Europe hit by Extreme Weather

Flooding in Passau, Eastern Germany on 3rd of June 2013. Photo credit: Matthias Schrader – AP

By Anders Lorenzen
During the last week, many parts of Europe have been hit by severe flooding, though it’s still too early to model these latest extreme weather events to climate change, it does not take a scientific degree to note that the last few months in Europe alone have been extremely severe.


The German town, Dresden is one of the places to have been severely hit with the River Elbe being more than 6m above normal levels.


Things could have been a lot worse if it wasn’t because for the infrastructure in place in Europe to deal with flooding, Ian White from the University of Manchester said to The New Scientist magazine that these events have become more common and “Europe has improved it’s flood defences since severe flooding struck in 2002, but there comes a point when you can’t defend any more, there is simply too much water’’ .


The European parliament last week released this statement of emergency following the floods: “The countries hit by the floods know that the EU stands ready to assist in case of need. The European Commission’s Emergency Response Centre (ERC) has been closely monitoring the situation since the heavy rains began falling and is ready to act immediately it is called upon. It has already supplied satellite imagery of flood zones at the request of the German authorities. European pre-defined civil protection assets – so called “modules”, composed of specialised equipment and teams, are available for deployment if necessary at short notice. The European Commission can call on Member States to deploy more than twenty of these flood-related modules, such as high-capacity pumping, boat rescue and flood barriers.’’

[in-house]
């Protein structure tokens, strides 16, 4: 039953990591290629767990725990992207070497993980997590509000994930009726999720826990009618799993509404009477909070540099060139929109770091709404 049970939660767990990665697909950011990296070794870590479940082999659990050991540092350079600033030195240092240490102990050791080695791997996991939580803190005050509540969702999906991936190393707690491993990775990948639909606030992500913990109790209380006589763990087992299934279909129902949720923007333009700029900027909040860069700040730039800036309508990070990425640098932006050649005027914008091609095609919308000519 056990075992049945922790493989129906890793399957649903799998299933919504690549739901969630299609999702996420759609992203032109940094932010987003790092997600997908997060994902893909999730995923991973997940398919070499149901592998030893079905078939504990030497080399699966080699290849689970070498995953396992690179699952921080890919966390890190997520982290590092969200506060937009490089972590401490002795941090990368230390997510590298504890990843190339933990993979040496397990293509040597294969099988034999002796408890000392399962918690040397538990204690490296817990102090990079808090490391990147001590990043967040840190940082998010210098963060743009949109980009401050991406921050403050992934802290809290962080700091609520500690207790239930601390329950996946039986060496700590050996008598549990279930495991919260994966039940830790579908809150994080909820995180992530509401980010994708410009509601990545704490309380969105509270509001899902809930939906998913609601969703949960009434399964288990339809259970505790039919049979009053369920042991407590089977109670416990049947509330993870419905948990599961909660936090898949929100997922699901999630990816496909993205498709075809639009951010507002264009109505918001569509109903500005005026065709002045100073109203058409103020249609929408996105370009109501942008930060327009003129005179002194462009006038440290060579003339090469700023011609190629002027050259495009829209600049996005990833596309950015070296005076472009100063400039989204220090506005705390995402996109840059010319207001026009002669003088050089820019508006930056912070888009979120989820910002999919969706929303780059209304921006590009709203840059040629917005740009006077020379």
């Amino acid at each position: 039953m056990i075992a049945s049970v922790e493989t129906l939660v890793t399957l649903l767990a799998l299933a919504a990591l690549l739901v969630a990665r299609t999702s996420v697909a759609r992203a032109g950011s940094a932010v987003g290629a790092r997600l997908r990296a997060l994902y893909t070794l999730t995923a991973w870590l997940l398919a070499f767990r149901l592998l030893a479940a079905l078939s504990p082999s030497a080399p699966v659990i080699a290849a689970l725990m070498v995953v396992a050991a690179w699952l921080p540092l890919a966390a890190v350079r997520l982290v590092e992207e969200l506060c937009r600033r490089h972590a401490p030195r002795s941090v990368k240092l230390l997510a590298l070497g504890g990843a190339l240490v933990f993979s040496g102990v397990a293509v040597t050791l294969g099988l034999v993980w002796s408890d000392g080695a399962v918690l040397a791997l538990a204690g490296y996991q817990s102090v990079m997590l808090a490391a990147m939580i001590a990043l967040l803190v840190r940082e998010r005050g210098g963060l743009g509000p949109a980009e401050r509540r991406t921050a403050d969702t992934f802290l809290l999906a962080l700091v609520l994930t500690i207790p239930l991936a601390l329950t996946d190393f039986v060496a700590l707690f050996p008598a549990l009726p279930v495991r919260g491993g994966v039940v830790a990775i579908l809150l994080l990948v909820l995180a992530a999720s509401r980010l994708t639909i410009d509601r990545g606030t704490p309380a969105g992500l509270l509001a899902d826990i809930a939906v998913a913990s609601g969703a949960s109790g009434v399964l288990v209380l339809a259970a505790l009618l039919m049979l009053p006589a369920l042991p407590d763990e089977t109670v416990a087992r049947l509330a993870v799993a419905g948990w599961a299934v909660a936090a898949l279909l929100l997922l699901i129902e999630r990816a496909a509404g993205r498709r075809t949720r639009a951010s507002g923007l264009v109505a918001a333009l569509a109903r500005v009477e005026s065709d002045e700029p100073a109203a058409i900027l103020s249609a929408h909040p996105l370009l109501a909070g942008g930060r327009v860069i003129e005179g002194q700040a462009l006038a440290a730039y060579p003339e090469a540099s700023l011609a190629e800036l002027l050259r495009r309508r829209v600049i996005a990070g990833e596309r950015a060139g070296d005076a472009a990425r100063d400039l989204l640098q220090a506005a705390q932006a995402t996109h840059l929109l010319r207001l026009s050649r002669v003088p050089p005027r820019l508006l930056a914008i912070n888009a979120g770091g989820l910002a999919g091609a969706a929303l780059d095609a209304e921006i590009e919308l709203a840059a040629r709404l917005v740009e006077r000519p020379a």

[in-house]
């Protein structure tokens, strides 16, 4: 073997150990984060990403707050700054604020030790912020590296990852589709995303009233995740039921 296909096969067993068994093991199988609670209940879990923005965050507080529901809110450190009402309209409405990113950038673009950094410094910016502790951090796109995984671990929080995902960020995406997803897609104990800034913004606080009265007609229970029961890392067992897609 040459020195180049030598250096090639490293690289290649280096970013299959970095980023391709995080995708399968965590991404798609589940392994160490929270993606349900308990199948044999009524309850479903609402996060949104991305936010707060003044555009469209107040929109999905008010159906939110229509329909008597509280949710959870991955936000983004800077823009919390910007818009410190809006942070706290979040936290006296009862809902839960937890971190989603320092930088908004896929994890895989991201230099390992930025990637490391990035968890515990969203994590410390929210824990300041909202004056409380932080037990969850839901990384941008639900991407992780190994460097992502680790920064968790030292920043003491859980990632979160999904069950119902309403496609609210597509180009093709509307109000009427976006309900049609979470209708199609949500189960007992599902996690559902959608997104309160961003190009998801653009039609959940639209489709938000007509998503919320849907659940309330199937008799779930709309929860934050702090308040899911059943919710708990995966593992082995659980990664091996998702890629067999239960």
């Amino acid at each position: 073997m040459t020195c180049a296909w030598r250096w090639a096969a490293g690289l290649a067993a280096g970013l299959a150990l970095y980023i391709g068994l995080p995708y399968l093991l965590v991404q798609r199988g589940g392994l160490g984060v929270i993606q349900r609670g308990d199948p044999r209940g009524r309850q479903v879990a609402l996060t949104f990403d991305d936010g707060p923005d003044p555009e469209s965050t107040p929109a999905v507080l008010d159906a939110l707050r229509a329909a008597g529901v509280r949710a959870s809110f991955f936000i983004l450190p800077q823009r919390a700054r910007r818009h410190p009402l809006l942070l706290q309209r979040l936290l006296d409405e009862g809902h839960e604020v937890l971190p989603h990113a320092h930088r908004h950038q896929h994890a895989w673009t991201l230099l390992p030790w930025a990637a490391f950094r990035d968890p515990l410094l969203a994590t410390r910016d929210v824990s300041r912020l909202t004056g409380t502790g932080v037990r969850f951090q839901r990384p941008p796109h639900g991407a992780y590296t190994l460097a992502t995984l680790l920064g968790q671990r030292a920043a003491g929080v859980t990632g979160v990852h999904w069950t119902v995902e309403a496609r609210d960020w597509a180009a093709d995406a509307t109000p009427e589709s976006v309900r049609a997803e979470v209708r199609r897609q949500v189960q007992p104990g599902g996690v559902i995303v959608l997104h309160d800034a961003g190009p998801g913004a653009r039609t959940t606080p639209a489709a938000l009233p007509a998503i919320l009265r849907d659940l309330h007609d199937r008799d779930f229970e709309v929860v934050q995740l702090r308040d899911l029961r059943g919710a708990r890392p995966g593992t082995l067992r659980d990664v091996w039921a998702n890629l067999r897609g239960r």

The town hall in Grimma, Eastern Germany surrounded by water. Photo credit: Jens Wolf – European Press Agency.

The countries most affected from the heavy rain causing floods and which have so far inflicted a death toll of 18 people are: Germany, Austria and Czech Republic.

Examples of recent extreme weather events to hit Europe in the last few months:


  • Extreme flooding caused by heavy rainfall in Germany, Austria and Czech Republic.
  • The jet stream having moved out of position causing a prolonged winter in much of Europe, subsequently delaying spring harming biodiversity and agriculture.
  • That same jet stream also meant we, in low lying areas in the UK and other parts of Europe, saw snowfall in May.
  • Skiing resorts in Europe for the first time ever open into June.
  • Finland hit by an unusual cold wave in early days of March recording as low as -38,2°C.
  • France, Hungary and Norway hit by unusually heavy March snow.
  • In the UK, March was the joint coldest ever since records began in 1910.

As the rescue operation continues in Central Europe, it has become evident that Europe is, for all it’s high tech infrastructure, vulnerable to extreme weather – a trend that experts are telling us will only increase.

Sub edited by Charlotte Paton

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